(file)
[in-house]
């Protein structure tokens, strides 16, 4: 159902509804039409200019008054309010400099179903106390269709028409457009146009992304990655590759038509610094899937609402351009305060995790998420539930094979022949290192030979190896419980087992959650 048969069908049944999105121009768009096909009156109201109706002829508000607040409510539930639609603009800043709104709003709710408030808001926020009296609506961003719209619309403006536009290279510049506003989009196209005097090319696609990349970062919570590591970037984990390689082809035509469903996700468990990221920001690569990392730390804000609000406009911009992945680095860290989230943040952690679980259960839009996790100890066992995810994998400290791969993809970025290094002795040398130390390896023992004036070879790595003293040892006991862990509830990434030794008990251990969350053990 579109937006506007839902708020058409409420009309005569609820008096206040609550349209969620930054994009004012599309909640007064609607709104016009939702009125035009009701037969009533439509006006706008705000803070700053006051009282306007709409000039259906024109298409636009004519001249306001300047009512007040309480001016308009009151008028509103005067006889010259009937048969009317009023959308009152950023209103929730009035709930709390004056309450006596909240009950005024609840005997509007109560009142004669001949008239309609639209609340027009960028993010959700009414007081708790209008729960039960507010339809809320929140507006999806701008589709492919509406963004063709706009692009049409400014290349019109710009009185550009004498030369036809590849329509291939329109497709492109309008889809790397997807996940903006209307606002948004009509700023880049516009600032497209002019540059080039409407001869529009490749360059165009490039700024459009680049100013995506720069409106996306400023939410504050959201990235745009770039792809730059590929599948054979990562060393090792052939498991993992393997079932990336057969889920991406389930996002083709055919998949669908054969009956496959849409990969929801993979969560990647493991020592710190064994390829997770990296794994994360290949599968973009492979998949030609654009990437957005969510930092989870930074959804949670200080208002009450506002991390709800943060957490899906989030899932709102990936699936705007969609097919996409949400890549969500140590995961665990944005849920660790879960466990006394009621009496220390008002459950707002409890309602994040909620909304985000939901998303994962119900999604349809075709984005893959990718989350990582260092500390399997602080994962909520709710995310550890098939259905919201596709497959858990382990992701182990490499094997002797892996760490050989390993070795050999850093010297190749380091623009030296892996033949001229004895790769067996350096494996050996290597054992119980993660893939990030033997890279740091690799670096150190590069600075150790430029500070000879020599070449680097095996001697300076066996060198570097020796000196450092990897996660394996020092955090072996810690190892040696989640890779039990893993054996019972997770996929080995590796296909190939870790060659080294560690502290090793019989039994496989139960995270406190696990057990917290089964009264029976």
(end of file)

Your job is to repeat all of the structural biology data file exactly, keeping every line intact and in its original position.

[in-house]
């Protein structure tokens, strides 16, 4: 159902509804039409200019008054309010400099179903106390269709028409457009146009992304990655590759038509610094899937609402351009305060995790998420539930094979022949290192030979190896419980087992959650 048969069908049944999105121009768009096909009156109201109706002829508000607040409510539930639609603009800043709104709003709710408030808001926020009296609506961003719209619309403006536009290279510049506003989009196209005097090319696609990349970062919570590591970037984990390689082809035509469903996700468990990221920001690569990392730390804000609000406009911009992945680095860290989230943040952690679980259960839009996790100890066992995810994998400290791969993809970025290094002795040398130390390896023992004036070879790595003293040892006991862990509830990434030794008990251990969350053990 579109937006506007839902708020058409409420009309005569609820008096206040609550349209969620930054994009004012599309909640007064609607709104016009939702009125035009009701037969009533439509006006706008705000803070700053006051009282306007709409000039259906024109298409636009004519001249306001300047009512007040309480001016308009009151008028509103005067006889010259009937048969009317009023959308009152950023209103929730009035709930709390004056309450006596909240009950005024609840005997509007109560009142004669001949008239309609639209609340027009960028993010959700009414007081708790209008729960039960507010339809809320929140507006999806701008589709492919509406963004063709706009692009049409400014290349019109710009009185550009004498030369036809590849329509291939329109497709492109309008889809790397997807996940903006209307606002948004009509700023880049516009600032497209002019540059080039409407001869529009490749360059165009490039700024459009680049100013995506720069409106996306400023939410504050959201990235745009770039792809730059590929599948054979990562060393090792052939498991993992393997079932990336057969889920991406389930996002083709055919998949669908054969009956496959849409990969929801993979969560990647493991020592710190064994390829997770990296794994994360290949599968973009492979998949030609654009990437957005969510930092989870930074959804949670200080208002009450506002991390709800943060957490899906989030899932709102990936699936705007969609097919996409949400890549969500140590995961665990944005849920660790879960466990006394009621009496220390008002459950707002409890309602994040909620909304985000939901998303994962119900999604349809075709984005893959990718989350990582260092500390399997602080994962909520709710995310550890098939259905919201596709497959858990382990992701182990490499094997002797892996760490050989390993070795050999850093010297190749380091623009030296892996033949001229004895790769067996350096494996050996290597054992119980993660893939990030033997890279740091690799670096150190590069600075150790430029500070000879020599070449680097095996001697300076066996060198570097020796000196450092990897996660394996020092955090072996810690190892040696989640890779039990893993054996019972997770996929080995590796296909190939870790060659080294560690502290090793019989039994496989139960995270406190696990057990917290089964009264029976």